Why do we trust scientists?
In my previous article, I explained why you shouldn’t look to statistical inference for truth. Given the prevalence of statistical techniques in scientific research, what does this mean for science?
(For those who insist that you need credentials to have an opinion about science, this jerk of an author holds graduate degrees in neuroscience and mathematical statistics. Glad we got that out of the way.)
A hypothesis is a description or explanation, but it needn’t be true. If it amuses me, I can hypothesize that no human is taller than five feet. (I’d better not look in the mirror, since the 5'9'’ person in there will promptly falsify my hypothesis.)
When you have incomplete data, what does it really take to disprove something?
The scientific method revolves around falsifiability. If you buy into this philosophical concept, you won’t take a hypothesis seriously if there’s no way to disprove it. Then you’ll make honest attempts at dismantling it and if it survives your siege, you’ll tentatively accept it as a theory.
A theory is what a hypothesis becomes when it grows up.
A theory is the best thing science can make. It’s what a hypothesis becomes when it grows up. (People confuse the two, thinking that a theory is something less than a hypothesis. It isn’t.)
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The more thoroughly you kick the tires, the better the theory. In theory. Unfortunately, when there’s uncertainty involved (as in most scientific inquiry), two problems tend to rear their ugly heads:
- Known unknowns. Besides the issue of whether you have enough statistical power for your approach not to be a joke, you also have to contend with the fundamental subjectivity of statistical testing: When your sample only covers a fraction of the population, you’re forced to make assumptions to go from what you know to what you don’t.
- Unknown unknowns. To truly do your homework in proving a theory, you have to think of everything during your attempts at falsification. Can you be trusted to think of everything? Can the cleverest human?
This might be why I’ve never heard an actual scientist refer to something as a “scientific fact.” Scientists know that when you have uncertainty, you aren’t making truths.
Instead, scientists use statistics create “temporary but durable” theories. They’ll advocate following strategies based on them cautiously. Time will tell how “temporary” or “durable” they’ll turn out to be — it’s a good idea to keep an analytical eye out for more data and course correct if a better theory comes along.
The wobbly shoulders of giants
Science is blessedly incremental, which means that researchers work in a culture that gives a thumbs up to trusting the conclusions of reputable predecessors and plugging these in as assumptions. Naturally, if published “canonical results” are later discovered to be fashionable nonsense (often because people unsuccessfully try to replicate them), the whole house of cards comes tumbling down and the scientific establishment has to re-investigate or denounce all the impacted studies.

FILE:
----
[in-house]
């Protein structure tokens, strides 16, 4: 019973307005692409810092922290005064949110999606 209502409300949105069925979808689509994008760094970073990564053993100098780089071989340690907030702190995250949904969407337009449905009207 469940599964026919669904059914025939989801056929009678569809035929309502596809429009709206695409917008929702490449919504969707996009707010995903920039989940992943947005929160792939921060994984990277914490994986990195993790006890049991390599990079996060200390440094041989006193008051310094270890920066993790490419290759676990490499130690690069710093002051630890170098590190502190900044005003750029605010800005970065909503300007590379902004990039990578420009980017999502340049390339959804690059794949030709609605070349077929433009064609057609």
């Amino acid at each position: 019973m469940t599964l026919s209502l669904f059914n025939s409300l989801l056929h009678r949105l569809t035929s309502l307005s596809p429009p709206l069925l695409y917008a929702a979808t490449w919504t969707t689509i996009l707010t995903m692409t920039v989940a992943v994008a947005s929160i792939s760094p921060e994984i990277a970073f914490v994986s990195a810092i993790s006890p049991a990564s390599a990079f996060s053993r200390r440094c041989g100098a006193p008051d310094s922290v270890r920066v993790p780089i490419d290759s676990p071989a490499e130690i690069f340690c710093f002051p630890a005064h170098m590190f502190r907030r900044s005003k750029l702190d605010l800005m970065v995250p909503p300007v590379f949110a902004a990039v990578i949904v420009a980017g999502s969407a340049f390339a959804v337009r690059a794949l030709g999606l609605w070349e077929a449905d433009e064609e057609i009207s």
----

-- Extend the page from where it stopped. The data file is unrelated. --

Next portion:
These upsets happen fairly often in science, especially when results are statistical (mistakes are possible due to random chance), but the scientific community treats this as part of the cost of doing business. If they denied themselves the expediency of trusting findings from reputable sources, they’d have to reinvent every wheel. Science would move too slowly.
So, what does it mean when a scientist uses statistics to come to a conclusion? Simply that they’ve formed an opinion and have made the decision to share it with the world. That’s not a bad thing — it’s a scientist’s job to form opinions reluctantly, which makes me feel better about assuming that they’re worth listening to.
It’s a scientist’s job to form opinions reluctantly, which makes me feel better about assuming that they’re worth listening to.
The role of science in society
Society funds scientists on the belief that they refuse to be convinced easily. If there’s a nit to pick, we expect them to pick it. The implicit expectation is that if scientists voice an opinion, those who didn’t participate directly can trust it as having higher quality than some random tweet.
Without scientists, it would be impractical to practice empiricist epistemology — everyone would have to, er, “science” for themselves. We’d all have to stick with rationalism or reinvent our own empirical wheels from scratch. Since each individual lifetime is limited, we wouldn’t get very far.
Like other forms of teamwork, investing in science is a smart move by a civilized species, so, despite their inability to create facts from statistical inference, I’m glad we have scientists.
Should we trust scientists?
I’m lucky to know many scientists whose opinions I would trust. I admire these folks because they are very good at understanding the limitations of what they know — if they’re convinced, it means something to me.